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Green Building Bible, Fourth Edition
Green Building Bible, fourth edition (both books)
These two books are the perfect starting place to help you get to grips with one of the most vitally important aspects of our society - our homes and living environment.

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    • CommentAuthorTomasz_P
    • CommentTimeMar 27th 2021
     
    Hi all,
    I could have carried on my other IWI thread but I think it is more helpful to start a new one. As a reminder I am renovating a 17/18C red brick coach house.
    I think I am going to go with cork for my IWI. Probably 40-80mm. I am getting different recommendations from different suppliers/fitters.
    I have one long wall upstairs where the bare masonry is painted. Not too thick but it won't be in a breathable paint. The wall probably makes up about 30pc of the total outside walls for the second floor. The plasterer said it would be best if I removed this before fitting the cork (which has to be fully bonded to the walls). What is everyone's opinion on this? Is emulsion paint really that impervious? I have just had a quote for £850 blast a few beams. Don't fancy another 850 or more to do this wall. Downstairs I will be doing it in one painted wall but the walls down there are much more damp.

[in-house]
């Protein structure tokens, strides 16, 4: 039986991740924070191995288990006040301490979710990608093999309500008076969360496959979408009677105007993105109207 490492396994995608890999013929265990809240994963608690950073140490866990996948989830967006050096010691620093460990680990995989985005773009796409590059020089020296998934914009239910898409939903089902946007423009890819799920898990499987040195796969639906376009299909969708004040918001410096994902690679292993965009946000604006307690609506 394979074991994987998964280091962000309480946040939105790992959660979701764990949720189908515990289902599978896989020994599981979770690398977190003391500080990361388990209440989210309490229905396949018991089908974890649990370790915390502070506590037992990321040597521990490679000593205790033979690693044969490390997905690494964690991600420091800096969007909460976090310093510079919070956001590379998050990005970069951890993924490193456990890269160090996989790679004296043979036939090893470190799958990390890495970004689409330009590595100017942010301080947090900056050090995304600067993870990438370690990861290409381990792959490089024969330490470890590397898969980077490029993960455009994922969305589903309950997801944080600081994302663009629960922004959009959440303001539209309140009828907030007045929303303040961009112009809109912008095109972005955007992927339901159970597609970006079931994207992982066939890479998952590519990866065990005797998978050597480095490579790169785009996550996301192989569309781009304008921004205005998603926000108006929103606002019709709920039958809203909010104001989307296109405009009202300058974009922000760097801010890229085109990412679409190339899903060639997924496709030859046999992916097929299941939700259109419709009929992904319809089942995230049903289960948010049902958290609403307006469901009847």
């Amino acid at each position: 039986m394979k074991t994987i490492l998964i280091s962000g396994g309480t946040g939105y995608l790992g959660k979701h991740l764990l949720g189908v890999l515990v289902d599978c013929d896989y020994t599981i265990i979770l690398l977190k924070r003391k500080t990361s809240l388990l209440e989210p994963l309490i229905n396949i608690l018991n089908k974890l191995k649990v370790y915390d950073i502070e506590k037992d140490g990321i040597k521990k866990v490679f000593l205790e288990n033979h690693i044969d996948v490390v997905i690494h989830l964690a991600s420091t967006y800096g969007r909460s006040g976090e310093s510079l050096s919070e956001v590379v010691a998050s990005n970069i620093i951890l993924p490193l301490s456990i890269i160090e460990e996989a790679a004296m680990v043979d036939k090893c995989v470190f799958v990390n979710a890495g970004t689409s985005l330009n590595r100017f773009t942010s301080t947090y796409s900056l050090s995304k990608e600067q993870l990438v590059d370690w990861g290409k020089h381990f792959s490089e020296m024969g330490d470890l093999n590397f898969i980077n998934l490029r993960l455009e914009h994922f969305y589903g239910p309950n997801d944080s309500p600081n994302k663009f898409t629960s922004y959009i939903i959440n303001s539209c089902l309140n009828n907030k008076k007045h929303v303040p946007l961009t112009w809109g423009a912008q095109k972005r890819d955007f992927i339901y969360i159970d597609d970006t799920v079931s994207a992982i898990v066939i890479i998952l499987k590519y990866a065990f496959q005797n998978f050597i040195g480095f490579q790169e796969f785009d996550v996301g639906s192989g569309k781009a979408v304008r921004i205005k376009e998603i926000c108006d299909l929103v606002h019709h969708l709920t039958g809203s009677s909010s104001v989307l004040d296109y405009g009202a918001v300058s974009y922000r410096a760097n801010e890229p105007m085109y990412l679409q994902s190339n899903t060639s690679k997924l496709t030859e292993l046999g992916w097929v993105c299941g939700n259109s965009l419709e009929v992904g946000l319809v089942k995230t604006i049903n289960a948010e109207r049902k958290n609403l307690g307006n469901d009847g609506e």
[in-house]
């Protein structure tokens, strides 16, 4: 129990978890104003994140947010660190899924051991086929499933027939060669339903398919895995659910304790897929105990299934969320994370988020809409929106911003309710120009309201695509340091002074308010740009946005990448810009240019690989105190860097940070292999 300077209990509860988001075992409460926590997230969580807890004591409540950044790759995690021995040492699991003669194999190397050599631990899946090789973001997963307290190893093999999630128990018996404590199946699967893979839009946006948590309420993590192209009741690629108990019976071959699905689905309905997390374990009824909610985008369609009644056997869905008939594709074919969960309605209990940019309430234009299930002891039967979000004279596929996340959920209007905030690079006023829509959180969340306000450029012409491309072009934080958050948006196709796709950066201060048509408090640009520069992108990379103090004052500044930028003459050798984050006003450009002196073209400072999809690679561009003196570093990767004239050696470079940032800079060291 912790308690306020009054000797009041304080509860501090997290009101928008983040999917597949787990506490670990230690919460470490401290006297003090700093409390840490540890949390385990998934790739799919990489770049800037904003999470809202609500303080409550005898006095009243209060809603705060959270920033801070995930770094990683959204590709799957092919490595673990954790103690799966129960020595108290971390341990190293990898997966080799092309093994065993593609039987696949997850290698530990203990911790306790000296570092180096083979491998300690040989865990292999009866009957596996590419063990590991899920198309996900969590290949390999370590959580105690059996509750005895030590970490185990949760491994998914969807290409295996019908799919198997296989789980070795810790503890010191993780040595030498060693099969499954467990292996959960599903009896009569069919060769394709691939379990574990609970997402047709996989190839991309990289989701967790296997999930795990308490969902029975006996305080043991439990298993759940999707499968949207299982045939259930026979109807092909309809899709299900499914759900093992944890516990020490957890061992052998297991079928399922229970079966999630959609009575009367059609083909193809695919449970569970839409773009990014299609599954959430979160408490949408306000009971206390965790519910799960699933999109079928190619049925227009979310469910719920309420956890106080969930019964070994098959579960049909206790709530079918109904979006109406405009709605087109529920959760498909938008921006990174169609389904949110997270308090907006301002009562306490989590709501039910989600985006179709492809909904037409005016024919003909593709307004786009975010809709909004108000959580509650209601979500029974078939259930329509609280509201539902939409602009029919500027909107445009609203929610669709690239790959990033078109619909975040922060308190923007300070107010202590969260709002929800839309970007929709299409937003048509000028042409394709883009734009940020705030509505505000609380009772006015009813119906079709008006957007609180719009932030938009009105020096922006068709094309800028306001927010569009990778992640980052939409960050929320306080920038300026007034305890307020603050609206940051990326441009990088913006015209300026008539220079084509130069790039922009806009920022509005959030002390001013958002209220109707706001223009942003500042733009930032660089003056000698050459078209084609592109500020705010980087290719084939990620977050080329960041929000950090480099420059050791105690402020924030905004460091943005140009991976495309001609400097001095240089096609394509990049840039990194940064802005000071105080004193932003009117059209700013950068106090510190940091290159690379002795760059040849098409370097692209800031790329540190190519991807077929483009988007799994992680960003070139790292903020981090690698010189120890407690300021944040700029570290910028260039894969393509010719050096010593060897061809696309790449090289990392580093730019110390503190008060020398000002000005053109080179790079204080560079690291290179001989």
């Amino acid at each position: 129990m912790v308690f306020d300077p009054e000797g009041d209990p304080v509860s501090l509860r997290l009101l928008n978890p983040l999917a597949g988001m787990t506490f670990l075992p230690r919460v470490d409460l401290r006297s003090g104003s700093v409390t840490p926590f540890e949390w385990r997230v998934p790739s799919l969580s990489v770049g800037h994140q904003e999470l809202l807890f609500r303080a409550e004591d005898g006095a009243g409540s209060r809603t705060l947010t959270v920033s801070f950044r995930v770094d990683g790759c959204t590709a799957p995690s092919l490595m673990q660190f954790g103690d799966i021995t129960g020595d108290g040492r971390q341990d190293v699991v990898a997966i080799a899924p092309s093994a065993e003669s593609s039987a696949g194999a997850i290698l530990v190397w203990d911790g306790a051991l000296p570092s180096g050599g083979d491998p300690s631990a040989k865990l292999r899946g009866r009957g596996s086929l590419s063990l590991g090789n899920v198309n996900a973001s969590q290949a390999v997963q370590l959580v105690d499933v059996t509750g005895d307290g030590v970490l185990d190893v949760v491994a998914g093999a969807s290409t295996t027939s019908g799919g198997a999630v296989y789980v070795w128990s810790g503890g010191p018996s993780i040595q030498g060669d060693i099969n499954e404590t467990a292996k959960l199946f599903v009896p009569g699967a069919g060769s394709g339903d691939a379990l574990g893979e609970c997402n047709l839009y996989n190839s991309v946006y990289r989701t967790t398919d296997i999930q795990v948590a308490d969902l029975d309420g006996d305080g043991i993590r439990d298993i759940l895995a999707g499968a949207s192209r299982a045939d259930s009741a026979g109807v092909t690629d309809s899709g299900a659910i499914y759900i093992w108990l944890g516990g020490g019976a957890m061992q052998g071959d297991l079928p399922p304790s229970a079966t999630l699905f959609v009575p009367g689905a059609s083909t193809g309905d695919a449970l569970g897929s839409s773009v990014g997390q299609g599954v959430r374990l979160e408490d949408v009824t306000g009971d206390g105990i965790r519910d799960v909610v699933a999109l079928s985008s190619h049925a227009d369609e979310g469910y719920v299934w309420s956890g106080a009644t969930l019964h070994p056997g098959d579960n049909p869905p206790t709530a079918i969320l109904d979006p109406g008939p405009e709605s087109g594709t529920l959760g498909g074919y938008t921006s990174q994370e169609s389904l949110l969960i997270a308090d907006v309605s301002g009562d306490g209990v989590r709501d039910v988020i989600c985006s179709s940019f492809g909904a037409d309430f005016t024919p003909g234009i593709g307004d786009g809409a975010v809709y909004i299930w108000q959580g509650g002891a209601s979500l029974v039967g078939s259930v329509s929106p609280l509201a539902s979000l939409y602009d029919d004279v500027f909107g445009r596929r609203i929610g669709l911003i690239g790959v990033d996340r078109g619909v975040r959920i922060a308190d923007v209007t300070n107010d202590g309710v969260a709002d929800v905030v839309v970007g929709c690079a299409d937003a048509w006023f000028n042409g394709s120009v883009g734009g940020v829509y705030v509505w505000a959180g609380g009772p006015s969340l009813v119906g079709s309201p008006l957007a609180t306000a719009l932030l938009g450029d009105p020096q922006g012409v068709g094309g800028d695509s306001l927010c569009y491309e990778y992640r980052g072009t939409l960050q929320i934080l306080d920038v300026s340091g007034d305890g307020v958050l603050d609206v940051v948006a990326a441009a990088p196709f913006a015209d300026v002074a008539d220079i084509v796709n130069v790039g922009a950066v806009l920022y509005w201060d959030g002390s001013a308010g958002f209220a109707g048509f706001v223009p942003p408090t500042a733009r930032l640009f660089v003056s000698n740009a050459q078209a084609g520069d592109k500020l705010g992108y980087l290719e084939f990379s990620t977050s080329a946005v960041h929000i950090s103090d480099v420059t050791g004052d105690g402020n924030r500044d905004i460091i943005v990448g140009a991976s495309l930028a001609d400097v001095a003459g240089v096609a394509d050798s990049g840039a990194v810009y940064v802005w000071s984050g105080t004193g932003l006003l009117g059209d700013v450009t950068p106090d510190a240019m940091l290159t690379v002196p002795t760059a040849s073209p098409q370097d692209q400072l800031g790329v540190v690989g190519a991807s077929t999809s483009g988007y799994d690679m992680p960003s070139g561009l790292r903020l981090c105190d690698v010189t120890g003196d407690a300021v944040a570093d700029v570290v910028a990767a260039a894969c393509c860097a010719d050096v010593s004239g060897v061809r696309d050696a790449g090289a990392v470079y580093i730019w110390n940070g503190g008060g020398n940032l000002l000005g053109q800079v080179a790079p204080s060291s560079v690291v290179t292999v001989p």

It actually has me questioning the whole idea of breathable iwi and lime plaster because currently the outside of the house is painted in a modern paint and it is going to be a long while before I embark on the job of stripping and re-finishing that.
    • CommentAuthorTomasz_P
    • CommentTimeMar 28th 2021
     
    Wall in question...
      PXL_20210328_164919524_compress252.jpg
    • CommentAuthorkristeva
    • CommentTimeMar 28th 2021 edited
     
    Posted By: Tomasz_PHi all,
    I could have carried on my other IWI thread but I think it is more helpful to start a new one. As a reminder I am renovating a 17/18C red brick coach house.
    I think I am going to go with cork for my IWI. Probably 40-80mm. I am getting different recommendations from different suppliers/fitters.
    I have one long wall upstairs where the bare masonry is painted. Not too thick but it won't be in a breathable paint. The wall probably makes up about 30pc of the total outside walls for the second floor. The plasterer said it would be best if I removed this before fitting the cork (which has to be fully bonded to the walls). What is everyone's opinion on this? Is emulsion paint really that impervious? I have just had a quote for £850 blast a few beams. Don't fancy another 850 or more to do this wall. Downstairs I will be doing it in one painted wall but the walls down there are much more damp.